See also:main branches of meaning (1) lasting or occurring for a long indefinite
See also:period of
See also:time, and (2) non-spiritual, having no concern with religious or spiritual matters . The first sense, which is directly taken from the classical Latin, is chiefly found in scientific applications, of processes or phenomena which are continued through the ages and are not regularly recurrent or periodical, e.g. the secular cooling of the
See also:earth, secular
See also:change of the mean
See also:annual change of the temperature . The word is thus used widely of that which is lasting or permanent . In
See also:medieval and
See also:Late Latin, saecularis was particularly used of that which belongs to this
See also:world, hence non-spiritual,
See also:lay . It is thus used, first to distinguish the "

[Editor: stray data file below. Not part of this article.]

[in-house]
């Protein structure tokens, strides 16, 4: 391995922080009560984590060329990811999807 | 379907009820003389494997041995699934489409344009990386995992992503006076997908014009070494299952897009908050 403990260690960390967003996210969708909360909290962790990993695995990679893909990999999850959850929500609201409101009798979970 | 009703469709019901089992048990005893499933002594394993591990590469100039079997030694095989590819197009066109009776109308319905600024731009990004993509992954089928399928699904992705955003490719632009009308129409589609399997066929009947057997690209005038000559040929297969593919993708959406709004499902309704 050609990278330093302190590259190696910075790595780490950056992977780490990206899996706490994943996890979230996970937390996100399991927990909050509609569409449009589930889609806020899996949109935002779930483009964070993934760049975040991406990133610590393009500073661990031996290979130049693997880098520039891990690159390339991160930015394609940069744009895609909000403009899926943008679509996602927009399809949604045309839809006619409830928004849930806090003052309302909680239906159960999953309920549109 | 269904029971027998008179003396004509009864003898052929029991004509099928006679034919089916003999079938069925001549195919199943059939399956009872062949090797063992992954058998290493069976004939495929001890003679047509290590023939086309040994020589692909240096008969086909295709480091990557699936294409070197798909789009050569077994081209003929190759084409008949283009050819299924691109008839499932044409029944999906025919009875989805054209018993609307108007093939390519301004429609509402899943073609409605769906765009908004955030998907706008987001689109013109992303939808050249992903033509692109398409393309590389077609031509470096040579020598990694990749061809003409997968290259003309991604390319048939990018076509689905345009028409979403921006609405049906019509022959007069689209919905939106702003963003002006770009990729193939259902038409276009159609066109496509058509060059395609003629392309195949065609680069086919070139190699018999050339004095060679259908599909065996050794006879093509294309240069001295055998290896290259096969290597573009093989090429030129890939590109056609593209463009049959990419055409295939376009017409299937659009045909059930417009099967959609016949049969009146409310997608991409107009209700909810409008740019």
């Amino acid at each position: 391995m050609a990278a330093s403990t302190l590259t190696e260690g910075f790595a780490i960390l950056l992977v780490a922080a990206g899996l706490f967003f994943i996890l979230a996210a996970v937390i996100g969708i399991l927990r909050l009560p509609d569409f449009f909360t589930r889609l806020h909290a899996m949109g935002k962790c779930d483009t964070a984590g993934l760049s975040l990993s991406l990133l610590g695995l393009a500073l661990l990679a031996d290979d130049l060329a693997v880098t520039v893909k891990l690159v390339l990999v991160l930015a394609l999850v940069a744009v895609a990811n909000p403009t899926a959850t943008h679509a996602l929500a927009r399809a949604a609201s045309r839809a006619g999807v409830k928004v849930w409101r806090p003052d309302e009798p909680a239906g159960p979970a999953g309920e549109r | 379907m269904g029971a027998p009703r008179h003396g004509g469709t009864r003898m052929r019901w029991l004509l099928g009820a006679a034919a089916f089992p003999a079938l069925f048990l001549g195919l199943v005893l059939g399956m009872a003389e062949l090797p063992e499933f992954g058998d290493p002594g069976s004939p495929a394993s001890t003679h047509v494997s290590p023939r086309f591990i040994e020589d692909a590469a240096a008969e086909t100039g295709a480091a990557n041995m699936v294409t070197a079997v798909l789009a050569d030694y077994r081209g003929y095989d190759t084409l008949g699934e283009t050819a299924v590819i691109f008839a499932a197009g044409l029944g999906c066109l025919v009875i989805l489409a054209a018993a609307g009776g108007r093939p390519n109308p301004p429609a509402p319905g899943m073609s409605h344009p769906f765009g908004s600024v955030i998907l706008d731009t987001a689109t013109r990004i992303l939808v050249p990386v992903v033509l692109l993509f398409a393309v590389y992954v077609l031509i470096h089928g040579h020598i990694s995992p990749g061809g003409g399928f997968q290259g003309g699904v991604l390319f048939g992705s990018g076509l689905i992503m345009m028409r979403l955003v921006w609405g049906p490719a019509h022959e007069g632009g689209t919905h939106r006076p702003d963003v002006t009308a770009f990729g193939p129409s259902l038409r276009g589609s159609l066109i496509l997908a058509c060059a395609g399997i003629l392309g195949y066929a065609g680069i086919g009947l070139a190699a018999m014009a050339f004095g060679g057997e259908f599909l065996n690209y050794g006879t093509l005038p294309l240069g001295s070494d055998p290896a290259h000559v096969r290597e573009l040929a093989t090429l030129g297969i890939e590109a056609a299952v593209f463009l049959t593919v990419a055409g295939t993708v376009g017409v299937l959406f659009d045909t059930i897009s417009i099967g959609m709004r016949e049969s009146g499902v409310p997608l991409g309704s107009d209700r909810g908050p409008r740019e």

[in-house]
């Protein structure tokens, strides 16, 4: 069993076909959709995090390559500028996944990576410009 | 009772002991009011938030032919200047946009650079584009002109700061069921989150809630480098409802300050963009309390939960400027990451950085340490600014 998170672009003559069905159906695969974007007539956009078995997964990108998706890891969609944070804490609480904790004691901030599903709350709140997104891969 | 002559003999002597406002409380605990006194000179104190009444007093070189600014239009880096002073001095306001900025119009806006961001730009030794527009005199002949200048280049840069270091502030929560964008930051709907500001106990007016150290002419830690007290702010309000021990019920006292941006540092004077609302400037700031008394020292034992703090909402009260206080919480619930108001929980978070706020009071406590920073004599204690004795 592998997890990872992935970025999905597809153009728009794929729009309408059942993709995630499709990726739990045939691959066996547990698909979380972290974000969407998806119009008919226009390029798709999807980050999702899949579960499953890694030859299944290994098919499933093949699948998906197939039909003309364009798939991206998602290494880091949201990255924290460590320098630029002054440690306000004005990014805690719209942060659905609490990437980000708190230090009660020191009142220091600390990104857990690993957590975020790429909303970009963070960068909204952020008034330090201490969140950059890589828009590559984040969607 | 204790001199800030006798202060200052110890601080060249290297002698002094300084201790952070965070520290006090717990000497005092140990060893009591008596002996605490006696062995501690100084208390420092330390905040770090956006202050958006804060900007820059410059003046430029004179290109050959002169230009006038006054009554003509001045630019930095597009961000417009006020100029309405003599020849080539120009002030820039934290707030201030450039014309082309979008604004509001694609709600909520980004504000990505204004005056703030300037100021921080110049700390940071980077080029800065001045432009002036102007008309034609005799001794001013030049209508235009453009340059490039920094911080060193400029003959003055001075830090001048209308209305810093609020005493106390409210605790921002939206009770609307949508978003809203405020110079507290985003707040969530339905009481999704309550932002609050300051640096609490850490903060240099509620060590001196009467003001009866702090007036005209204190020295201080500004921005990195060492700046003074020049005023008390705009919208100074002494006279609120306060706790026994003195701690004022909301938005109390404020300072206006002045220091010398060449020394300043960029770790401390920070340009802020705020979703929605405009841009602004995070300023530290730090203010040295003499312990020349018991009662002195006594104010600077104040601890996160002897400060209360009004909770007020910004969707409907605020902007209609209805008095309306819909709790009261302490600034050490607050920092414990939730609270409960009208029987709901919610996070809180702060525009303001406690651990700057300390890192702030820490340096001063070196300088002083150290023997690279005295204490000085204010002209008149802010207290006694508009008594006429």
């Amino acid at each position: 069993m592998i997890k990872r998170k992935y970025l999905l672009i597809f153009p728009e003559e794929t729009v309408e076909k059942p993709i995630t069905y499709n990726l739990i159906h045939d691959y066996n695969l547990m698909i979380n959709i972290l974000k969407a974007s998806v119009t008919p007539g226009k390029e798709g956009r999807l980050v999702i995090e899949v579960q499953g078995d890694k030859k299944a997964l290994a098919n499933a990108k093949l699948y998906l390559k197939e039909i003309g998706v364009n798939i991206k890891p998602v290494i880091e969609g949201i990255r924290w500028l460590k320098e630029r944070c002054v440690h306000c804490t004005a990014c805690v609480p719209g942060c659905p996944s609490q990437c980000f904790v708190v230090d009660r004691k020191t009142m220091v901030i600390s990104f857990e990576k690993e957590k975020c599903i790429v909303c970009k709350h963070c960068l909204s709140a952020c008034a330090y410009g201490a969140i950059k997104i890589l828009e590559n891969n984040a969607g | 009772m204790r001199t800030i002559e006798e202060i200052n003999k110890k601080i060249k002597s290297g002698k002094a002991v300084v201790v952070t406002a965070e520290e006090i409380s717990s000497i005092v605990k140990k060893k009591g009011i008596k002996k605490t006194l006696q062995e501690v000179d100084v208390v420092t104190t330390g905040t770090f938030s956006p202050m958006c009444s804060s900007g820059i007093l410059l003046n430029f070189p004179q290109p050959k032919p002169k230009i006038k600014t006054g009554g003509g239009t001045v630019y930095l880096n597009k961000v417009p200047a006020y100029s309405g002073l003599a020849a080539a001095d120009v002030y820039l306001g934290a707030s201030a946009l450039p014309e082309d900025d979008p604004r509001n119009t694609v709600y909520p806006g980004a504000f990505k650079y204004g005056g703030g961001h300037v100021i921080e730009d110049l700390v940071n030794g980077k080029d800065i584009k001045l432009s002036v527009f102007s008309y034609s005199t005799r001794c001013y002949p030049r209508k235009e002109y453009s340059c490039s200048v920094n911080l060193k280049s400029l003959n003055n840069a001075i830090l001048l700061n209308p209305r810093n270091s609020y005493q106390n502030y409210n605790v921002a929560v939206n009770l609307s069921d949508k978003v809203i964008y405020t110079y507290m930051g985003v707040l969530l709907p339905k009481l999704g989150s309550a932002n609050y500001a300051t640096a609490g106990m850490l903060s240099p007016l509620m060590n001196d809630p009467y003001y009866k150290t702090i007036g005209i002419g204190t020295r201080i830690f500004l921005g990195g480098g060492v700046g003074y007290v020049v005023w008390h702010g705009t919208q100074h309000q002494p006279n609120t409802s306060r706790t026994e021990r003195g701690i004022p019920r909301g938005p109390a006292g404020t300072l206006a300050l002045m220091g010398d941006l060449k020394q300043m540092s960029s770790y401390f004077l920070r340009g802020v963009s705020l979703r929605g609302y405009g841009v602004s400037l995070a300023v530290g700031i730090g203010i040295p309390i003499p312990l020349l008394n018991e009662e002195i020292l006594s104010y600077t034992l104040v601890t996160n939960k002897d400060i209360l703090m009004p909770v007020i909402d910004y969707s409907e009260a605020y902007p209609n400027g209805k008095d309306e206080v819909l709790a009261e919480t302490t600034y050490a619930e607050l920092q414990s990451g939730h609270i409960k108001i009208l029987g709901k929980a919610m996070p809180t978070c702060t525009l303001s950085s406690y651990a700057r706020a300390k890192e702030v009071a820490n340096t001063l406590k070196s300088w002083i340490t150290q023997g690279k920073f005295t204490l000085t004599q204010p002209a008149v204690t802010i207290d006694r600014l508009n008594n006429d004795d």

See also:regular " or monastic
See also:clergy from those who were not bound by the
See also:rule (
See also:regula) of a religious
See also:order, the
See also:parish priests, the " seculars," who were living in the world, and secondly in the wide sense of anything which is distinct, opposed to or not connected with religion or ecclesiastical things, temporal as opposed to spiritual or ecclesiastical . Thus
See also:property transferred or alienated from spiritual to temporal hands is said to be " secularized "; "
See also:secularism " (q.v.) is the
See also:term applied in general to the separation of state politics or administration from religious or
See also:church matters; " secular
See also:education " is a
See also:system of training in which definite religious teaching is excluded .
SECTION OP WCIR
SECULAR GAMES (Lodi Saeculares, originally Terentin...
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